Should I Tell My Parents That I Was Sexually Molested? Please Help Me Decide.


As the oldest and only daughter in my family, my parents were obsessed with me as a child. My mother kept a diary of my existence from birth, charting my progress, noting my extensive vocabulary and expressing her hopes and dreams for the child she perceived as a genius.

Thirty-three years later, she is haunted by the fact that her baby girl took a turn off the course for greatness at nine years old. The reason is straightforward, yet arrestingly complex and tragic. I know she’d think so, if she knew the truth.

Approximately a year after my family left America in 1981, relocating to Lagos, Nigeria, the teenaged boy my parents employed to help take care of my brother and I began to sexually abuse me.

After completing secondary school in Eastern Nigeria, my parents came to America to attend college, which was quite common during the 60s and 70s. They married, had two children, and after fulfilling their requirements, decided to move to Lagos, the then-capital of Nigeria — a sprawling metropolis brimming with promise and possibility.

My father secured stable employment and set us up in a government housing structure that boasted scenic views of the beach as well as every amenity you could hope for. It was heavenly. After my brother and I were enrolled in the proper schools, there was little doubt what the future would bring. But again, life happens.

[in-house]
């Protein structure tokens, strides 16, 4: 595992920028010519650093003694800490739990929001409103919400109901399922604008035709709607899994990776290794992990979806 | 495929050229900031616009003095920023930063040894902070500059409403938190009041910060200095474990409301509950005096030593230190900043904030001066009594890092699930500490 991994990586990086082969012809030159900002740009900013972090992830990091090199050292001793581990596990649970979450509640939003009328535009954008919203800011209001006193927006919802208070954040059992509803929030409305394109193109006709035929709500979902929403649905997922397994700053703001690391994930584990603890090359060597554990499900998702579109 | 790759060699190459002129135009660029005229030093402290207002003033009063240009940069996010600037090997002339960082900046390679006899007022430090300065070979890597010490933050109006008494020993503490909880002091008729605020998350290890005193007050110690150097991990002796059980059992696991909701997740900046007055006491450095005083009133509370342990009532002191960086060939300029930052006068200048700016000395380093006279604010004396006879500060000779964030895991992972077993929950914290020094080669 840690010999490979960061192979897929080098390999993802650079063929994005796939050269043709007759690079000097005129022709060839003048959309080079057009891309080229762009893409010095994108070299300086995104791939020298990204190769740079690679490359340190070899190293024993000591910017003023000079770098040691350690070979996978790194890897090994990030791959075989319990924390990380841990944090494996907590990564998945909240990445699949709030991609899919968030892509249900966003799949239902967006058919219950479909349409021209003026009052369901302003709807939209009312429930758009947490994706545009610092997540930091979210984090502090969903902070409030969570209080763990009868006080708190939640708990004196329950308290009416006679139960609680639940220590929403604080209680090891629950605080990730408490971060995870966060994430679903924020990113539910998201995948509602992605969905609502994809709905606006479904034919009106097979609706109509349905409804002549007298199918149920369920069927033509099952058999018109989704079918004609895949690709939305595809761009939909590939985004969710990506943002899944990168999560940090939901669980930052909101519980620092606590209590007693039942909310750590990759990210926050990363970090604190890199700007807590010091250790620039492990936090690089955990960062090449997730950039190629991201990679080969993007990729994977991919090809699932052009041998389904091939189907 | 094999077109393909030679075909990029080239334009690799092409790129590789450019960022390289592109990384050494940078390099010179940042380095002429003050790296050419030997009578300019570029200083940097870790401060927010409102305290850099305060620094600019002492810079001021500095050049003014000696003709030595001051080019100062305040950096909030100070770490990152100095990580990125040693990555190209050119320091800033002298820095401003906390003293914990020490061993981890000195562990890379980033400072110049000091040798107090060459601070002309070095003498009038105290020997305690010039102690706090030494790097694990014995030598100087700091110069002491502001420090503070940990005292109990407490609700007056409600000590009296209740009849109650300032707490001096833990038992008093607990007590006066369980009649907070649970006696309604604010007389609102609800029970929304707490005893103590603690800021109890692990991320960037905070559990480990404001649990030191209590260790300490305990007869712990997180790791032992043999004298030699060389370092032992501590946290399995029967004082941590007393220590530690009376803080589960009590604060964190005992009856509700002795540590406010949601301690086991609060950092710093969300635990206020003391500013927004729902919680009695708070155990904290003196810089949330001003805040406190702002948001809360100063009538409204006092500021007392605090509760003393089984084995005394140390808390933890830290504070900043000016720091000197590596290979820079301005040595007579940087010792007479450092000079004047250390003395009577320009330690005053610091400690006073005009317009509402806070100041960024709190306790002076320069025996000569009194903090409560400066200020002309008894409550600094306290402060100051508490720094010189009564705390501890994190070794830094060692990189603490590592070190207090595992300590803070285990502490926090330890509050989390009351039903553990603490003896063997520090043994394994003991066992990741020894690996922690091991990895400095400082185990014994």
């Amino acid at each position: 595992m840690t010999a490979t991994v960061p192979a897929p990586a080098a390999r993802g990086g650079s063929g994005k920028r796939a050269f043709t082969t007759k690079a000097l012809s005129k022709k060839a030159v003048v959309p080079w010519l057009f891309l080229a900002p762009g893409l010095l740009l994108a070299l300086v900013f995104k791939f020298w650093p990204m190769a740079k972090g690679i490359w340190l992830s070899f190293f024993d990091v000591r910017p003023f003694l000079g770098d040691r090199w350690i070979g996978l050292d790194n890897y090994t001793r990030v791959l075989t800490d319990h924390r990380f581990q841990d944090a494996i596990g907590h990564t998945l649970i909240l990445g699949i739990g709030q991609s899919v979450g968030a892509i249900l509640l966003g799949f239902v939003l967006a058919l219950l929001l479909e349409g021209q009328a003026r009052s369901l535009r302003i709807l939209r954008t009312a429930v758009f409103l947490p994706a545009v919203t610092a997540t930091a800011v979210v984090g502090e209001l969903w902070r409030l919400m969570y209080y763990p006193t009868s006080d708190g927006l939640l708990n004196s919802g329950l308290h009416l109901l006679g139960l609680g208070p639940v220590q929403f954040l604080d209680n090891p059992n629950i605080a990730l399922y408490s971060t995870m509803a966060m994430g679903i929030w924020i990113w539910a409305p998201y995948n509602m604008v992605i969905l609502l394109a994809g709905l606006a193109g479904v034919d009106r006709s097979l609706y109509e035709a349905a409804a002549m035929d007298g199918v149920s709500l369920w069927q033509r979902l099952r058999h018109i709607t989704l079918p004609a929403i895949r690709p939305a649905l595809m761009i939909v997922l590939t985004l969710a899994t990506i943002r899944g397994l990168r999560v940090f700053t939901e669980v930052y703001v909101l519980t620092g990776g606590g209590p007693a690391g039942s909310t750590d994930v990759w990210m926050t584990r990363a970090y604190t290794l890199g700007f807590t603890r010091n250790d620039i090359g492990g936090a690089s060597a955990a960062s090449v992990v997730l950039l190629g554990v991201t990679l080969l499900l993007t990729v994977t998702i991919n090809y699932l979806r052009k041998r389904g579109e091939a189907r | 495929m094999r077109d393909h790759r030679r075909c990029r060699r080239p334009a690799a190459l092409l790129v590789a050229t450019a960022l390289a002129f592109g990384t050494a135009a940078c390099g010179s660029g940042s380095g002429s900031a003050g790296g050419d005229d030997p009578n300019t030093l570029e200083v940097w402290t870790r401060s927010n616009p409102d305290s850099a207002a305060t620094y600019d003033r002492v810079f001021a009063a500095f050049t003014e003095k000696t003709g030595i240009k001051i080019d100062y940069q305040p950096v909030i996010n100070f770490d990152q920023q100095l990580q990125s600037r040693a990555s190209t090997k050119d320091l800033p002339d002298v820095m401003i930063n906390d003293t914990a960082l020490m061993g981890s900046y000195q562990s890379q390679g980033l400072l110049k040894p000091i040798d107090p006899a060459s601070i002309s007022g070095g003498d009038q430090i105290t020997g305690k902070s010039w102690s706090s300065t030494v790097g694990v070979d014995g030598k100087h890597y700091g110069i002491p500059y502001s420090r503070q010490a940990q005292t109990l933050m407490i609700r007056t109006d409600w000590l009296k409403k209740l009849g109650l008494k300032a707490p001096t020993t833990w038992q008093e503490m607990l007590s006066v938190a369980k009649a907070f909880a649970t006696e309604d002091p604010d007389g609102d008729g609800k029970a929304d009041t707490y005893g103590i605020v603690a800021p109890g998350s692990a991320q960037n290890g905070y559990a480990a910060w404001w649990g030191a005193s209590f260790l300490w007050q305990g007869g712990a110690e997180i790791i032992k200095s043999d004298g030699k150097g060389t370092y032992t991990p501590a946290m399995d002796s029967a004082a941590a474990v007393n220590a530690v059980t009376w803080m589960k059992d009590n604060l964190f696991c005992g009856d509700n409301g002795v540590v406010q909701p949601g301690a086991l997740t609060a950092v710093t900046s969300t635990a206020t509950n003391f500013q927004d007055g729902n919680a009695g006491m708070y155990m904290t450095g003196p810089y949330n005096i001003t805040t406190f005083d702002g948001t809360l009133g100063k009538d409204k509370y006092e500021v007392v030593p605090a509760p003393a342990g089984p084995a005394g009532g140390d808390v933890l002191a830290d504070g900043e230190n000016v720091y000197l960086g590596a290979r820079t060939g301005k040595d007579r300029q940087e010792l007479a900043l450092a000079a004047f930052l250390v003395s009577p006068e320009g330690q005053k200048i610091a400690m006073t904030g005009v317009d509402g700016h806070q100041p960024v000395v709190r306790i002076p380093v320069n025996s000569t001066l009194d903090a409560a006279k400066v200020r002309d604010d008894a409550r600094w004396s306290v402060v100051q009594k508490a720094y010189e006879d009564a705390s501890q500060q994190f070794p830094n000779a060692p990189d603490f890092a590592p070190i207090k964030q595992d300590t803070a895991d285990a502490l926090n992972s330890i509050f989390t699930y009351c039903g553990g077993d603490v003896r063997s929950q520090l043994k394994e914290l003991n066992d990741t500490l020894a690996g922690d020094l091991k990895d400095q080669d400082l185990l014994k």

Both my parents were highly ambitious, and with good reason. They had risked everything to seek an education abroad, and so it was only fair that they were reimbursed for their sacrifice. As my father toiled away at various Ministries — finance, housing, commerce, and so many others I can’t remember — my mother pursued a career as a TV writer. Her immediate success left her helplessly devoted to her career. Now that I’m flailing as an aspiring writer, I completely understand why she was fixated on her fledgling status.

But her ambition and my father’s never-ending quest for validation cost us everything. In the midst of their trajectories, I was abruptly sucked into a pact with the person they employed to make up for my mother’s absence. He was a village boy, plucked from a small town whose inhabitants are prone to daydreams of life in the Big City. I don’t know how this boy was chosen for the task but his arrival altered my universe forever.

My fragile mind cannot recall exactly when the sexual abuse began. All I know is that once our long-term guest arrived, he promptly began to overwhelm my space, assaulting me with his ravenous pursuits. He taught me to spread my legs wide enough to receive him, and he knocked my asshole out with his urgent thrusts.

He tried to present himself as a friend, and afterwards we would cuddle. I remember lying with my head against his chest, as it rose up and down. He would use that time to refuel, and once he noticed I was calm, he swiftly positioned me for another round.

These attacks lasted long enough to murder the person I was meant to be. I hate the fact that trauma creates an invisible protector who assumes the pain you are not equipped to bear, wiping your memory clean. It’s an amazing phenomenon, but it hinders my ability to accurately recall the events. Still, I’m glad I’m in the dark. The horrors of my repeated abuse appear in random spurts, but the side effects have crippled me all my life, leaving my relationship with my parents in tatters.